Do not try this at home!
I want to tell you an amusing story that my stepfather told me the other day about Thai Fruit Curry. He can tell it in his own words. Over to you, Dad. Thanks, Chalita.
I started to eat curry when I moved to Portsmouth as a student in the Seventies. In those days, nearly all ‘curry restaurants’ were Indian, or so we thought. I usually ate a moderately hot curry, but sometimes, if it was on the menu, I would choose the Malaysian curry, which was milder and contained pineapple chunks and slices of banana. I liked it with paratha or chapatis.
Thirty years later, I moved to Thailand to live with my Thai girlfriend and we got married. She is the best cook I have ever lived with without a shadow of a doubt, and her curries are fantastic. Her Thai curries, that is. She won’t cook Indian food because she says that the smell of the spices lingers too long. And she’s right. Thai cooking smells do not linger.
Anyway, after a few years, I remembered my previous penchant for Malaysian fruit curry and asked her to make me one. ‘Never!’ she replied. ‘If you want Malaysian food, go to Malaysia. This is Thailand!’. An overreaction, I thought, but then Thais are rightly proud of the esteem, with which the world holds their cuisine, so I never mentioned it again. About ten years on, my wife was going to an all day wedding event out of the village.
They start early, five or six a.m. and finish late afternoon, and I had long since stopped attending them if I couldn’t walk home when bored. As usual, before leaving, she checked that I had clean clothes, a few chores to do, and plenty of food. The main course was a large bowl of my favourite Thai curry Penang, which is fairly hot with a coconut milk base. I have never mentioned this to anyone before, but I think that Penang is in Malaysia.
Thai Fruit Curry
Anyway, at midday, I thought I would have my curry and then go for a few beers in the village. It was Saturday after all, not that that had anything to do with it. I was just about to get my rice out of the steamer, when I had a brain-wave. There was diced pineapple in the fridge left over from the night before; there were bananas in the bowl and no wife to stop me! I mixed the fruit, two handfuls of pineapple chunks and three sliced bananas, into the Penang and ate it with toast. It was fantastic! I enjoyed every mouthful.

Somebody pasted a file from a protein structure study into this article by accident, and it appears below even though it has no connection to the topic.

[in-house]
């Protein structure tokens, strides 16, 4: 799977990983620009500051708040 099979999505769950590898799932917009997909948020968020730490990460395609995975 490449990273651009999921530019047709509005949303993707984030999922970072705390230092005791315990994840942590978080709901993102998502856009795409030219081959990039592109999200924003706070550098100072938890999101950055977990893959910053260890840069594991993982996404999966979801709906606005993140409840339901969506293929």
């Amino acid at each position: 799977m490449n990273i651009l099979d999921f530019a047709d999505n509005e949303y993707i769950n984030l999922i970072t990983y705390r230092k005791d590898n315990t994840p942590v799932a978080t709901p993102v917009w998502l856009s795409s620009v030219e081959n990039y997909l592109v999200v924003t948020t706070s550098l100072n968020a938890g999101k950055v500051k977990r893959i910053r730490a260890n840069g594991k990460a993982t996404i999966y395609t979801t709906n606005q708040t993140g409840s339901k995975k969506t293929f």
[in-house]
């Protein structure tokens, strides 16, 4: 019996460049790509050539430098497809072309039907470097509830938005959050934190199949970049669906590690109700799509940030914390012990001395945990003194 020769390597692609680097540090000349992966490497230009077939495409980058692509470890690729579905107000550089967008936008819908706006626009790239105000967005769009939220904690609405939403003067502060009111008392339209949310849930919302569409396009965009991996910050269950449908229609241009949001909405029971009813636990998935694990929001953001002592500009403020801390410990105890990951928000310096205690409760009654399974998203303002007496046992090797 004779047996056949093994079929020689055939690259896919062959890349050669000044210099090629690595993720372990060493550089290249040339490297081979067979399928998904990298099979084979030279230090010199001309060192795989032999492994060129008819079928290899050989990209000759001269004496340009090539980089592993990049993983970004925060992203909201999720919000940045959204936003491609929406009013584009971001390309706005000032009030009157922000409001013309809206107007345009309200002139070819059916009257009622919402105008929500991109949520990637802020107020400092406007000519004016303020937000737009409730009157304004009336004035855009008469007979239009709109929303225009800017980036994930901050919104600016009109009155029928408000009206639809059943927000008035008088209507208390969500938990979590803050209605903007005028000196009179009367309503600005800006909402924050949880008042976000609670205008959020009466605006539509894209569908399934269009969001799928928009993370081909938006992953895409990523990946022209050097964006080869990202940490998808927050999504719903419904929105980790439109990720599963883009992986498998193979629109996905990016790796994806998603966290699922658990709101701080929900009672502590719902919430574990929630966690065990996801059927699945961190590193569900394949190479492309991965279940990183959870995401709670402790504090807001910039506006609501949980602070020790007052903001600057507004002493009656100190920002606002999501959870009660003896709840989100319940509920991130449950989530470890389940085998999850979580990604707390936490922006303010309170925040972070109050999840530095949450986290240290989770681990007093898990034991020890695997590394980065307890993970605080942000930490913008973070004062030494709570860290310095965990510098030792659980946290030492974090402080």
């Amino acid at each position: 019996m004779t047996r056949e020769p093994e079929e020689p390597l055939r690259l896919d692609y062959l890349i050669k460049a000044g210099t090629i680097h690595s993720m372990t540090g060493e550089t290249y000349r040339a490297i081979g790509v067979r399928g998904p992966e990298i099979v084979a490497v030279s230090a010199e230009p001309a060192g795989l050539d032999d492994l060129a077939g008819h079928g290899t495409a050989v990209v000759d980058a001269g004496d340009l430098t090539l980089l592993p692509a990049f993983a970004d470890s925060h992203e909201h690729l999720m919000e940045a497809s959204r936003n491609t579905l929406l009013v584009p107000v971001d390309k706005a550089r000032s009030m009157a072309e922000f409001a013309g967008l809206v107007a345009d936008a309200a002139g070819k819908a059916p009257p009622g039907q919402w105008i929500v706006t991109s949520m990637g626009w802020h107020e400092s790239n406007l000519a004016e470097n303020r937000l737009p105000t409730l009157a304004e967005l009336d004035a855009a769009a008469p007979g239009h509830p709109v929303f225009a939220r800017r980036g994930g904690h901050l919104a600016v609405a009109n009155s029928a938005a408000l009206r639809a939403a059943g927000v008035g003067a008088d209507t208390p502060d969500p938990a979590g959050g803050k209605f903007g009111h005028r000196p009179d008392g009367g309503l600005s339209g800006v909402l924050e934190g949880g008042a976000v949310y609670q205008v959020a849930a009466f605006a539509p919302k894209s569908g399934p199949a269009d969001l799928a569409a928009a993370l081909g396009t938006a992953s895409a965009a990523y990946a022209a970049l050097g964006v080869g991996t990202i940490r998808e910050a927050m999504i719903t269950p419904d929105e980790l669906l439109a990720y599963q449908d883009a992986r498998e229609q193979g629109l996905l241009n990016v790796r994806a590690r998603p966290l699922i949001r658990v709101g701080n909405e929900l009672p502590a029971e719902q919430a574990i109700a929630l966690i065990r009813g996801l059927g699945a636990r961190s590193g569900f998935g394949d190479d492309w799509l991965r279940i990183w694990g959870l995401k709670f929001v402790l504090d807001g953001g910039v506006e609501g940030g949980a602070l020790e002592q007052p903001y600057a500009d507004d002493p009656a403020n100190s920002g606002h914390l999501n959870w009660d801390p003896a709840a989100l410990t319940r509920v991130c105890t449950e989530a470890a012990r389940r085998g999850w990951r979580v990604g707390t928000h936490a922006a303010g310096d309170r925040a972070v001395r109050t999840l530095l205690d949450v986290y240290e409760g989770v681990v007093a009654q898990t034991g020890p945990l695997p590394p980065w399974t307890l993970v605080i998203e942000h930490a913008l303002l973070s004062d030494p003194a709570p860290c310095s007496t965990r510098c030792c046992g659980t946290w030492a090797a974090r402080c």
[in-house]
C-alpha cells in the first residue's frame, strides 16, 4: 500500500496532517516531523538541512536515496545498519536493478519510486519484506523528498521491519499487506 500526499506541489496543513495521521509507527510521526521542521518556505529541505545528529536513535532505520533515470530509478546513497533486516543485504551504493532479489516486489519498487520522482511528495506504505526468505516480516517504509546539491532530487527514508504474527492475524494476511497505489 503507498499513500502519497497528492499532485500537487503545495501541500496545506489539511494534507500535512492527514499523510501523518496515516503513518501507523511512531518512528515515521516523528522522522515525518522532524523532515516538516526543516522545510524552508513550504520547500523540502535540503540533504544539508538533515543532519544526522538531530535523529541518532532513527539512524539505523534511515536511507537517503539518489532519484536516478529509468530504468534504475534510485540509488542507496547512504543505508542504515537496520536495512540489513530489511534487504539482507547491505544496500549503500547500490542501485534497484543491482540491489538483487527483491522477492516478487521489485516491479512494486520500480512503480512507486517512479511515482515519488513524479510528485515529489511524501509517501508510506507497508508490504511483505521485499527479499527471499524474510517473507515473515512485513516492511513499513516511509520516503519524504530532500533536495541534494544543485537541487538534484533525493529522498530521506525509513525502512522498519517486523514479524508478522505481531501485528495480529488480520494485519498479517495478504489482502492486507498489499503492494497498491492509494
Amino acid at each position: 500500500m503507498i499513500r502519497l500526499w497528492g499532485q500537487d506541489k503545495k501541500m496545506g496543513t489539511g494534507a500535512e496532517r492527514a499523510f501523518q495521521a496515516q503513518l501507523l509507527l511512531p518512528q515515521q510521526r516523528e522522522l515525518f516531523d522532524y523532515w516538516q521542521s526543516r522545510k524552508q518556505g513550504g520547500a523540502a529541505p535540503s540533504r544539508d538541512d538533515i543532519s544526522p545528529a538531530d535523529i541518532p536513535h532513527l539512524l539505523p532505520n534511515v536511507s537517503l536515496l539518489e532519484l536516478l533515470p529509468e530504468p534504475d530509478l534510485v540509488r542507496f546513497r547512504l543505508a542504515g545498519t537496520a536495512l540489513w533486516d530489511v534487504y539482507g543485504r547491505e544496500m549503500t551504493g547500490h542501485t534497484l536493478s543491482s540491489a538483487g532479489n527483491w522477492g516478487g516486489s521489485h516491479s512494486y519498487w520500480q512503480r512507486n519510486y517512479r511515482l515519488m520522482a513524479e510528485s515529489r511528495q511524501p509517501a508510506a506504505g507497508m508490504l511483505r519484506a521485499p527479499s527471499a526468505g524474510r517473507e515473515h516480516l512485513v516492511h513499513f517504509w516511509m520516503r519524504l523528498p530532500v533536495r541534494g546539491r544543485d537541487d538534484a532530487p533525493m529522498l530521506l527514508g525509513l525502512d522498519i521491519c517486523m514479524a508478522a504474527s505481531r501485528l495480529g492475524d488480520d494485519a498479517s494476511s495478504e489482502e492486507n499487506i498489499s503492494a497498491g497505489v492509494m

Happy memories of student days and nights long past! I washed the dishes and went for a shower. It was there, under the cool water, that I started to get flatulence. I was filling up with wind, but I couldn’t get rid of it. It soon became uncomfortable and even painful. I dried off and lay on my bed in a foetal position in the hope of squeezing some of the gas out, but in vain. When my wife got home at five o’clock, I was still on the bed suffering, but the pressure in my stomach was causing acid reflux and the taste was revolting.
I recounted my story, but there was nothing she could do to help. ‘You know that we use two or three bananas as a cure for diarrhoea’, she said. ‘What possessed you to bung yourself up with a stomach full of hot curry?’ I couldn’t think of a decent reason, but I suffered one of the most uncomfortable nights in my life. Malaysians might use bananas in mild curries, but Thais don’t know what a mild curry is, so never add bananas to theirs. I don’t any more either. The moral of the story is: ‘Don’t try to teach your Granny how to suck eggs!’
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